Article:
Whatever else can be said about Los Angeles, it is a city in love with paradox. Just consider Hauser & Wirth’s recently opened L.A. gallery—housed in a vintage auto showroom on West Hollywood’s iconic Santa Monica Boulevard—where the 1930s Spanish Colonial Revival’s stucco façade currently frames the colorful and kinetic nude forms of “People Are Strange,” a selection of new works by artist George Condo.

“The real beauty of this space is the windows on Santa Monica Boulevard,” says Stacen Berg, the gallery’s executive director. “There were tens of thousands of people driving by or stuck in traffic who used to look in and see these exotic foreign cars, and now you see these beautiful paintings. So we did orient the show with that in mind.”

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With its bright colors and cartoonish figures, Femme Fatale foregrounds another explosion of levity. And yet, hovering above it all is a small but somewhat terrifying vampyric visage in black and gray, the most clearly legible figure on the canvas. “When we deal with the early 20th-century painters—Picasso, Matisse, all of the great masters of the early 20th century—what they were doing was fighting against Classicism and wanting to deconstruct it and turn it into Abstraction,” Condo says. “But when I was born, it was after Jackson Pollock, Barnett Newman, De Kooning—the whole world had changed, and so I wanted to take Abstraction and turn it back into Realism.” With Femme Fatale, Condo had a bit of fun with that idea, imagining what someone would look like if they were turned into a cartoon and then returned to their original selves.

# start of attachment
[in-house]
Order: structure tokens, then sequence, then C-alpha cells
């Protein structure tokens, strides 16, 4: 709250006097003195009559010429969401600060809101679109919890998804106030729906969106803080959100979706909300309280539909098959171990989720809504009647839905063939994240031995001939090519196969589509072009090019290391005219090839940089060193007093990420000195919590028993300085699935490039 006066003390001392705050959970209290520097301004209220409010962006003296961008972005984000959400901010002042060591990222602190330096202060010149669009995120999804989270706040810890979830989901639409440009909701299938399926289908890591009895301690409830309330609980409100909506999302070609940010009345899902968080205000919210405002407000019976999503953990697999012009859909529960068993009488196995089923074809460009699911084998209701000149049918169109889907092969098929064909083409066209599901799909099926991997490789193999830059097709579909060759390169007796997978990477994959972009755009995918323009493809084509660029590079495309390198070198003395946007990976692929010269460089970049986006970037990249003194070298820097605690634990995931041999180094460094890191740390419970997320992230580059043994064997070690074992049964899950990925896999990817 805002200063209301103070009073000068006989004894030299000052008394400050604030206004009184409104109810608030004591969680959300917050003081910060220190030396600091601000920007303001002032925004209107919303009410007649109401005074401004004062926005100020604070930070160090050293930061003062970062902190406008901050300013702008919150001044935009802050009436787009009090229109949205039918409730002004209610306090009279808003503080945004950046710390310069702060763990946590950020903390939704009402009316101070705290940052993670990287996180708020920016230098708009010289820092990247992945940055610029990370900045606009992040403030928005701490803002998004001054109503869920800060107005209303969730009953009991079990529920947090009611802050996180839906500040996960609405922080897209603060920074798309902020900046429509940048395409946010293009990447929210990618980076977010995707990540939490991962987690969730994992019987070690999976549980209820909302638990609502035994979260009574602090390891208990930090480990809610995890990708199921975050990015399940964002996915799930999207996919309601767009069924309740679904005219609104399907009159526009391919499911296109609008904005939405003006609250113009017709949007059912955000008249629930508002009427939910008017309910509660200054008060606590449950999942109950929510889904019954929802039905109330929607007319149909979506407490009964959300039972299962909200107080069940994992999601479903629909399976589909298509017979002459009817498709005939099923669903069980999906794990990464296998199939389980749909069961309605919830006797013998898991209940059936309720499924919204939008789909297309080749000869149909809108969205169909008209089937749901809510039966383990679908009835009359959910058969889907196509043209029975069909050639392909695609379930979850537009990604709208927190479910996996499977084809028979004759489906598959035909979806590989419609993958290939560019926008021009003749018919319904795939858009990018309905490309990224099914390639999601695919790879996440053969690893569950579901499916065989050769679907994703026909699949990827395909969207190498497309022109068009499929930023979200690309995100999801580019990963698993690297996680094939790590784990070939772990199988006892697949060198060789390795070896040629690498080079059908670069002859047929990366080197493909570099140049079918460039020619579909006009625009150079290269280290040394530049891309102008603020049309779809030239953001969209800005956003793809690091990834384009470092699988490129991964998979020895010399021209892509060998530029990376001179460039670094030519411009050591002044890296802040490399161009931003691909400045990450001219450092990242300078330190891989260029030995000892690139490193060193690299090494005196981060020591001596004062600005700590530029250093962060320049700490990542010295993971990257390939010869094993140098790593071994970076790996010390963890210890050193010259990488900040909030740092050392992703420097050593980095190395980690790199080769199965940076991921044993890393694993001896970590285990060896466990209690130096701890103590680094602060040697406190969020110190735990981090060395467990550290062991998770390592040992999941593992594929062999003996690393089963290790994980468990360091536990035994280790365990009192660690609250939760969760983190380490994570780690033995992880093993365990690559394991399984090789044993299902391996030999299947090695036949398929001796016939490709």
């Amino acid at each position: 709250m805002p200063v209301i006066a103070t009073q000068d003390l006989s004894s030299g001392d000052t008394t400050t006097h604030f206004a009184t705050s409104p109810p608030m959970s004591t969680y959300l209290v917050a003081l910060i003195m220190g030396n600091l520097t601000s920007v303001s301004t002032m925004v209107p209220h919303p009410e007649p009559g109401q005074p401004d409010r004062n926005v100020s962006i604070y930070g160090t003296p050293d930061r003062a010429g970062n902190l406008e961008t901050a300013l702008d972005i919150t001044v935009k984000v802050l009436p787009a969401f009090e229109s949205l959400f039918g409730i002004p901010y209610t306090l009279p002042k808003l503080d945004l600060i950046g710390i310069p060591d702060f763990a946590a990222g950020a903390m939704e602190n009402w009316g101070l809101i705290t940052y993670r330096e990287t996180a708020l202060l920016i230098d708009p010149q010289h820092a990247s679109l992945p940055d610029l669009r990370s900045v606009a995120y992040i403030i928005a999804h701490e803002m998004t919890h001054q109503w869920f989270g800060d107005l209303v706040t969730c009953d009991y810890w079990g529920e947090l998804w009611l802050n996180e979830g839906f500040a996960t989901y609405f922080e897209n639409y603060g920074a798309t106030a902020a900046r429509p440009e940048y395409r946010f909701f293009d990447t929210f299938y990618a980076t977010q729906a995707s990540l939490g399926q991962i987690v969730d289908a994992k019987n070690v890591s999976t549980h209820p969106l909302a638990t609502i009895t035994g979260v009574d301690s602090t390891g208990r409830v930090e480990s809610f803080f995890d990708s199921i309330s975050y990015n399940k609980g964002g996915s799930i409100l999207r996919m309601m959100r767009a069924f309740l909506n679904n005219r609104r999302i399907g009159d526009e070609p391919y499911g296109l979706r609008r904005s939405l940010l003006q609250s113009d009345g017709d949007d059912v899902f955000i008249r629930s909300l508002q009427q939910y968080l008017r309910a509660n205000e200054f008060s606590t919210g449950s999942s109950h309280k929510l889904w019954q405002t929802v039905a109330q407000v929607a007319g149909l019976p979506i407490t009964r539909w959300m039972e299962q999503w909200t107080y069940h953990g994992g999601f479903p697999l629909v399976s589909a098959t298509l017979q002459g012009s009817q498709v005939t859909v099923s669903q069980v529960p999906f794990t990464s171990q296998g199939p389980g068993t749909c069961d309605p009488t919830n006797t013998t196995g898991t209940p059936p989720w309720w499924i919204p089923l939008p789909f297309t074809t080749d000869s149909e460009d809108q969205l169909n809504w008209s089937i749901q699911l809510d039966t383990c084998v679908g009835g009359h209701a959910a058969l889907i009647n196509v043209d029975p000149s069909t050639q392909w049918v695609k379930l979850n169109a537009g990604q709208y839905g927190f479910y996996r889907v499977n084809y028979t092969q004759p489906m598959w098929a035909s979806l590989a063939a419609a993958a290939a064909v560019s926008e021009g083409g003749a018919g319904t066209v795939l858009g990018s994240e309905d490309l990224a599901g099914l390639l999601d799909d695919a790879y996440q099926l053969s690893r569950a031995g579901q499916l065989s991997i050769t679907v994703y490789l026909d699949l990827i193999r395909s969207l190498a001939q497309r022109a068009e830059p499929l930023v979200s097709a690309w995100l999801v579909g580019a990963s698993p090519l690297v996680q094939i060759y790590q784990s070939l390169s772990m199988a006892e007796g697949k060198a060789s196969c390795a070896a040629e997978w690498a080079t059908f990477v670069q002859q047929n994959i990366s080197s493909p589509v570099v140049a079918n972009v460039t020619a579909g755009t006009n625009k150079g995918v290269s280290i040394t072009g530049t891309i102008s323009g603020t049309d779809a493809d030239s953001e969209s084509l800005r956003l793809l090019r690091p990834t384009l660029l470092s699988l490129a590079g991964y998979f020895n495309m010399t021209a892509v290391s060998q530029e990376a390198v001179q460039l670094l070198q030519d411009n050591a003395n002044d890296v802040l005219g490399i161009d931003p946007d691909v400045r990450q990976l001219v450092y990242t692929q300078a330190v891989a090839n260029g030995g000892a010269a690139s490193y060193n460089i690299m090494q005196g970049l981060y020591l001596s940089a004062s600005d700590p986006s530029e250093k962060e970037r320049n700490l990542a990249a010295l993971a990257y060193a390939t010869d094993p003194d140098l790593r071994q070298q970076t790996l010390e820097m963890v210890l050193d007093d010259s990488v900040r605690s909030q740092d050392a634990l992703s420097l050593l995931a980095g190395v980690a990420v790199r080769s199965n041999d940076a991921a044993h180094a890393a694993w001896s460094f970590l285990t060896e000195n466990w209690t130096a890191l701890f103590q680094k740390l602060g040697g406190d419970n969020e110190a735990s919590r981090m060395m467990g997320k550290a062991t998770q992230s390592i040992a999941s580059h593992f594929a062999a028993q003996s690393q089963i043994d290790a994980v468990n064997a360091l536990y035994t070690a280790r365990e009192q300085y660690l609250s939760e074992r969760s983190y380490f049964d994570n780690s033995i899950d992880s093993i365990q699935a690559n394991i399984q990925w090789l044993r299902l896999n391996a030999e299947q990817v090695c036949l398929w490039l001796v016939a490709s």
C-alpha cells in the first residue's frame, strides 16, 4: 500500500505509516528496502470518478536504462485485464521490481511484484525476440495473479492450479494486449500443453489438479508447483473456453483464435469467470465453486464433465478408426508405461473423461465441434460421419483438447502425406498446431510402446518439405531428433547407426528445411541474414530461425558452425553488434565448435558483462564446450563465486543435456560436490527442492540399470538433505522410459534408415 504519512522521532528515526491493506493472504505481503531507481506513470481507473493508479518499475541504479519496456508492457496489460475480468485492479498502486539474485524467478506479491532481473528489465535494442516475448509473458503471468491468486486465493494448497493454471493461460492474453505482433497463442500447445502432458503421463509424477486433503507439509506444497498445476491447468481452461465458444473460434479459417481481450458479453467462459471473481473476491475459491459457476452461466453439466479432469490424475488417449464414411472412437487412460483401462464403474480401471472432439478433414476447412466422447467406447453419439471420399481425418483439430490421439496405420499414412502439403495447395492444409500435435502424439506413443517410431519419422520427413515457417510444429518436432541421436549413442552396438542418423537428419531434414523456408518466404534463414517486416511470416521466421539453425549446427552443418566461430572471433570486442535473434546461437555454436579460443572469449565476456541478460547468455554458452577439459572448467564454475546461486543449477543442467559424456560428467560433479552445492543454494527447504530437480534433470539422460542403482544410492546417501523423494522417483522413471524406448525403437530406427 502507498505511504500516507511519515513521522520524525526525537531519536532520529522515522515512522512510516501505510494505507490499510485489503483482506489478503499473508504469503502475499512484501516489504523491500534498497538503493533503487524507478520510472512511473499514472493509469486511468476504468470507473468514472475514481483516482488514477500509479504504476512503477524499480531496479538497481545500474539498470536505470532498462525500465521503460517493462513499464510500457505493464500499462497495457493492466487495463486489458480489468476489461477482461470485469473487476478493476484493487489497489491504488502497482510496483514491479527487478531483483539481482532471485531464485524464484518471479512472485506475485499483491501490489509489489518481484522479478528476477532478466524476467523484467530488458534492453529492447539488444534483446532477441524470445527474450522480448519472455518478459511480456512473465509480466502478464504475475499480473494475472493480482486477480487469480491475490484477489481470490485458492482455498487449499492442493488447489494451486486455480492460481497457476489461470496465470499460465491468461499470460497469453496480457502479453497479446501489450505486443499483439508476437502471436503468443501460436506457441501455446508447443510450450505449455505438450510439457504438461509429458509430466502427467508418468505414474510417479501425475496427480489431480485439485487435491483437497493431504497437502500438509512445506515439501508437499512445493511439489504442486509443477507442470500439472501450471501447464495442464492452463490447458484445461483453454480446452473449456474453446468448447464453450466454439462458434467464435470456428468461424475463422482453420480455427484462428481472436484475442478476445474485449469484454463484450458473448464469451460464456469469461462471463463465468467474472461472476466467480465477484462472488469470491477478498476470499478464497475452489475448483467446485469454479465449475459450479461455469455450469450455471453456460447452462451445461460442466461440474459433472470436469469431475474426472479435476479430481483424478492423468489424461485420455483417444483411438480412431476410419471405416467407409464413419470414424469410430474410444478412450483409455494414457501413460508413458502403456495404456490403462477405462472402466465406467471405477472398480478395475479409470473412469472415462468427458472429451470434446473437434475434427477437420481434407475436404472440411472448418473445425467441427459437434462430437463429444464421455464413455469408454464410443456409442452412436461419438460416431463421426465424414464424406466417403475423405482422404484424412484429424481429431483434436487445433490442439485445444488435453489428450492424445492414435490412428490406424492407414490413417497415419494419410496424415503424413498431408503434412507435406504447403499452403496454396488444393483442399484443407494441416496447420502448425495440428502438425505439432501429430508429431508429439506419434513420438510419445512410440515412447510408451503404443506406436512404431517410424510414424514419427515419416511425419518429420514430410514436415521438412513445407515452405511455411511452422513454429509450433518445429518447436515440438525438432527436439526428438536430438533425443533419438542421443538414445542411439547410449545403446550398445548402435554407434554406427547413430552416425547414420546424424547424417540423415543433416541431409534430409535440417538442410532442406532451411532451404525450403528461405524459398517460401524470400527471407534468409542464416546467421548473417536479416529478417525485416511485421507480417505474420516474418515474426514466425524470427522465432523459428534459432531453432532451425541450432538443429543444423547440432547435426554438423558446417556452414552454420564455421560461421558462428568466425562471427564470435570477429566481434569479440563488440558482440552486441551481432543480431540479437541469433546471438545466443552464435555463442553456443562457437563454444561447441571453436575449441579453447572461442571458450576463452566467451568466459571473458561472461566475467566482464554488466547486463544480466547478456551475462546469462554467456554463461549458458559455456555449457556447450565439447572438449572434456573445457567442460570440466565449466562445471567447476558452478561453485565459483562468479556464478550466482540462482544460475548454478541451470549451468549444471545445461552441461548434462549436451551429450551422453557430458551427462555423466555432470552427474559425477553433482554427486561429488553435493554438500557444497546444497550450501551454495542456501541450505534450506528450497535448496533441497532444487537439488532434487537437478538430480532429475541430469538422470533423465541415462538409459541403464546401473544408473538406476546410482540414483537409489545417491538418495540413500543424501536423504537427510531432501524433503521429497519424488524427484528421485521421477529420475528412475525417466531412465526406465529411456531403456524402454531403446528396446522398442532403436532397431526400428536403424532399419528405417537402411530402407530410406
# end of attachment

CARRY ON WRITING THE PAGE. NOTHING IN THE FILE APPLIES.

“George Condo: People Are Strange” runs through April 22, 2023. 

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